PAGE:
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MONDAY, May 7 (HealthDay News) -- In another strike at Hollywood's addiction to cigarettes, a leading tobacco foe has calculated that U.S. adolescents have watched actors puff away a total of 13.9 billion times in 534 movies released between 1998 and 2003.
"We are trying to demonstrate to people how massive the exposure is," said Dr. James Sargent, professor of pediatrics at Dartmouth Medical School. "Movies deliver billions of images of smoking to young people when they're very vulnerable to that message," he said.
Indeed, research suggests that kids who watch movies that highlight smoking are more likely to smoke themselves, even when other factors are taken into account. Sargent has estimated that movies are responsible for about a third to 40 percent of all teen smoking.
In the new study, the Dartmouth team examined the incidents of tobacco use in 534 hit movies from 1998 to the first four months of 2003. Then, in a survey of more than 6,500 adolescents aged 10 to 14, they determined how many kids had seen those films.
The findings are in the May issue of the journal Pediatrics.
According to the researchers' calculations, smoking appeared in 74 percent of the movies. They extrapolated that, overall, teens saw 13.9 billion images of smoking -- an average of 665 images per child aged 10 to 14.
Movies rated PG-13 provided much of the smoking exposure because R-rated movies were seen by fewer children.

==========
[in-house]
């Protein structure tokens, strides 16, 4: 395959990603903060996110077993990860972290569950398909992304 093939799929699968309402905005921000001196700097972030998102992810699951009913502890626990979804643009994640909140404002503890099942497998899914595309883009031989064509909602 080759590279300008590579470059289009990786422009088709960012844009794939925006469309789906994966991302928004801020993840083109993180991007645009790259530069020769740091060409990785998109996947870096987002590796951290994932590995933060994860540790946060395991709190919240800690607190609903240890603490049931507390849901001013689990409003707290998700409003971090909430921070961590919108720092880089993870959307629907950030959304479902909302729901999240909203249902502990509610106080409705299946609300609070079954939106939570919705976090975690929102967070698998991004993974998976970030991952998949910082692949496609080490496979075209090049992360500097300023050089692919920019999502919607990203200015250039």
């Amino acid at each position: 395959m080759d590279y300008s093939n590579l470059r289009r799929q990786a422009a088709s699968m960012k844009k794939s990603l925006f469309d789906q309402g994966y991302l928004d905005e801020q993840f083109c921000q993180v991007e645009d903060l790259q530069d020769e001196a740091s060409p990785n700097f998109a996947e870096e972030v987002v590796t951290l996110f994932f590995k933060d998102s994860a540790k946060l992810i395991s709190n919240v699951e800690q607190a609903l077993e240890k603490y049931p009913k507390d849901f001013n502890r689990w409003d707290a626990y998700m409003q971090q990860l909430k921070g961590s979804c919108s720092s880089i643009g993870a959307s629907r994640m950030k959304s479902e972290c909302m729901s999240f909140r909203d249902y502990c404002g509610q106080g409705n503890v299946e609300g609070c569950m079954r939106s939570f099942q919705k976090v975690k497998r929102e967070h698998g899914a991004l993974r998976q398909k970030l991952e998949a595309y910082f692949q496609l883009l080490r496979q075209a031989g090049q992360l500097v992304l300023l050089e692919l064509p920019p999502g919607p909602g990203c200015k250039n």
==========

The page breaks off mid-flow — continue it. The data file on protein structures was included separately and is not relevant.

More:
Films that delivered the most "smoking impressions" included The Perfect Storm, Lord of the Rings: Fellowship of the Ring -- yes, the ritual smoking in the J.R.R. Tolkien movie counted -- Wild Wild West and Saving Private Ryan.
Brad Pitt, who lit up 42 times in movies, was the actor caught smoking the most in movies popular among kids, with Nicholas Cage (37 times) and Gene Hackman (36 times) other notable onscreen smokers. The researchers note that many actors appear to have "chosen not to smoke" in their films -- for example, Ben Affleck (who has been photographed smoking many times in real life) has never appeared as a smoker in any of his films.
Anti-tobacco activists want Hollywood to reduce smoking in movies and adjust the ratings system to give R-ratings to movies with smoking.
It's not clear if "villains" or "bad guys" -- who make up a large number of characters who smoke on screen -- have the most influence upon children, although Sargent suspects that they do. "Kids are emulating bad boys, not good boys," Sargent said.
The good news is that movie studios are finally paying attention to the problem of smoking in movies, Sargent said. "Five years ago, people in Hollywood didn't even discuss this topic. Now, it's being discussed at the highest level of corporations. I think Hollywood is getting the message, and they're thinking about it."
SOURCES: James Sargent, M.D., professor, pediatrics, Dartmouth Medical School, Hanover, N.H.; May 2007, Pediatrics
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